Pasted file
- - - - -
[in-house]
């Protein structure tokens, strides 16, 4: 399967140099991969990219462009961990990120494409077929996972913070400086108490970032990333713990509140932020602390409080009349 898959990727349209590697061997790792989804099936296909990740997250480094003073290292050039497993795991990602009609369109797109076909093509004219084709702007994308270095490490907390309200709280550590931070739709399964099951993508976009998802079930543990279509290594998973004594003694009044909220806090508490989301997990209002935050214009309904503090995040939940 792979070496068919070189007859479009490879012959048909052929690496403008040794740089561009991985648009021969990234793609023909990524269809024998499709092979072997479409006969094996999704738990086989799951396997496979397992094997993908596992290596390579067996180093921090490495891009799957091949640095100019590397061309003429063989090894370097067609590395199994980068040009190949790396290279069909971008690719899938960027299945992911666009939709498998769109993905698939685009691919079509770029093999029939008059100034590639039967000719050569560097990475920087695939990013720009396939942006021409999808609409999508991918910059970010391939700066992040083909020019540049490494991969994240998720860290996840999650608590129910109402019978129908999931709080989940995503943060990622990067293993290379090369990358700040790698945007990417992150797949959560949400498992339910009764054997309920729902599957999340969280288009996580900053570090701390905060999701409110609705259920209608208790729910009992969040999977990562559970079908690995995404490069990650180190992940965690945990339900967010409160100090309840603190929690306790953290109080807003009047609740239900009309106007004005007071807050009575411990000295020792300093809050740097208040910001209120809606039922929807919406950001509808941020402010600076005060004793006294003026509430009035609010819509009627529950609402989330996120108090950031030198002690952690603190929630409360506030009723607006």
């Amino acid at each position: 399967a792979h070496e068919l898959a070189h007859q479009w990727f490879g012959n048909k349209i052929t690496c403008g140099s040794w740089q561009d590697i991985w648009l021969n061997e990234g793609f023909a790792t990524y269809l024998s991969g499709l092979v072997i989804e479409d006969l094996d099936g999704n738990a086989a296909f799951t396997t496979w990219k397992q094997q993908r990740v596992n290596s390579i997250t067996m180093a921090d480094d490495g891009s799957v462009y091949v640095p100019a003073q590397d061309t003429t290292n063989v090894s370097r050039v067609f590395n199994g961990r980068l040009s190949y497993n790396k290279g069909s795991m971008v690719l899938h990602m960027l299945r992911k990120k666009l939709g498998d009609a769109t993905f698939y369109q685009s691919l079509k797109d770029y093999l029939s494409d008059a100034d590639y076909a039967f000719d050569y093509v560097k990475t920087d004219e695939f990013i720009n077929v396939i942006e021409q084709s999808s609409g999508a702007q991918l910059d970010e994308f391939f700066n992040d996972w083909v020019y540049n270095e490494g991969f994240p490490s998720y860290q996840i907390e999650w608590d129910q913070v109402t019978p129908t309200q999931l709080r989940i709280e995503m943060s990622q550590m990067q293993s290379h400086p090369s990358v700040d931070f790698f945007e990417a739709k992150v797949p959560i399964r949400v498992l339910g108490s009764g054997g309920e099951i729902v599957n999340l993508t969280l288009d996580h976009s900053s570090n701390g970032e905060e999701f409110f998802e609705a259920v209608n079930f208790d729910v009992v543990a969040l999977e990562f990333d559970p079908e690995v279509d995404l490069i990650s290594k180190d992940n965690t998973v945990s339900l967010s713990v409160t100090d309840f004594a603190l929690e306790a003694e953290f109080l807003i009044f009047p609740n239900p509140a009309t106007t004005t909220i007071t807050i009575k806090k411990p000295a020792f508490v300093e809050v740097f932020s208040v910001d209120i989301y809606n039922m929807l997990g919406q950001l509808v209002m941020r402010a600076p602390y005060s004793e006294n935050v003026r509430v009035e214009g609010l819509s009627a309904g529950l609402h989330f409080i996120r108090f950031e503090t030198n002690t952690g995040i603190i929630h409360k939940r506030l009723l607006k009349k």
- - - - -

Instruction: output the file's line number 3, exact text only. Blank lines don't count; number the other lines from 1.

């Amino acid at each position: 399967a792979h070496e068919l898959a070189h007859q479009w990727f490879g012959n048909k349209i052929t690496c403008g140099s040794w740089q561009d590697i991985w648009l021969n061997e990234g793609f023909a790792t990524y269809l024998s991969g499709l092979v072997i989804e479409d006969l094996d099936g999704n738990a086989a296909f799951t396997t496979w990219k397992q094997q993908r990740v596992n290596s390579i997250t067996m180093a921090d480094d490495g891009s799957v462009y091949v640095p100019a003073q590397d061309t003429t290292n063989v090894s370097r050039v067609f590395n199994g961990r980068l040009s190949y497993n790396k290279g069909s795991m971008v690719l899938h990602m960027l299945r992911k990120k666009l939709g498998d009609a769109t993905f698939y369109q685009s691919l079509k797109d770029y093999l029939s494409d008059a100034d590639y076909a039967f000719d050569y093509v560097k990475t920087d004219e695939f990013i720009n077929v396939i942006e021409q084709s999808s609409g999508a702007q991918l910059d970010e994308f391939f700066n992040d996972w083909v020019y540049n270095e490494g991969f994240p490490s998720y860290q996840i907390e999650w608590d129910q913070v109402t019978p129908t309200q999931l709080r989940i709280e995503m943060s990622q550590m990067q293993s290379h400086p090369s990358v700040d931070f790698f945007e990417a739709k992150v797949p959560i399964r949400v498992l339910g108490s009764g054997g309920e099951i729902v599957n999340l993508t969280l288009d996580h976009s900053s570090n701390g970032e905060e999701f409110f998802e609705a259920v209608n079930f208790d729910v009992v543990a969040l999977e990562f990333d559970p079908e690995v279509d995404l490069i990650s290594k180190d992940n965690t998973v945990s339900l967010s713990v409160t100090d309840f004594a603190l929690e306790a003694e953290f109080l807003i009044f009047p609740n239900p509140a009309t106007t004005t909220i007071t807050i009575k806090k411990p000295a020792f508490v300093e809050v740097f932020s208040v910001d209120i989301y809606n039922m929807l997990g919406q950001l509808v209002m941020r402010a600076p602390y005060s004793e006294n935050v003026r509430v009035e214009g609010l819509s009627a309904g529950l609402h989330f409080i996120r108090f950031e503090t030198n002690t952690g995040i603190i929630h409360k939940r506030l009723l607006k009349k």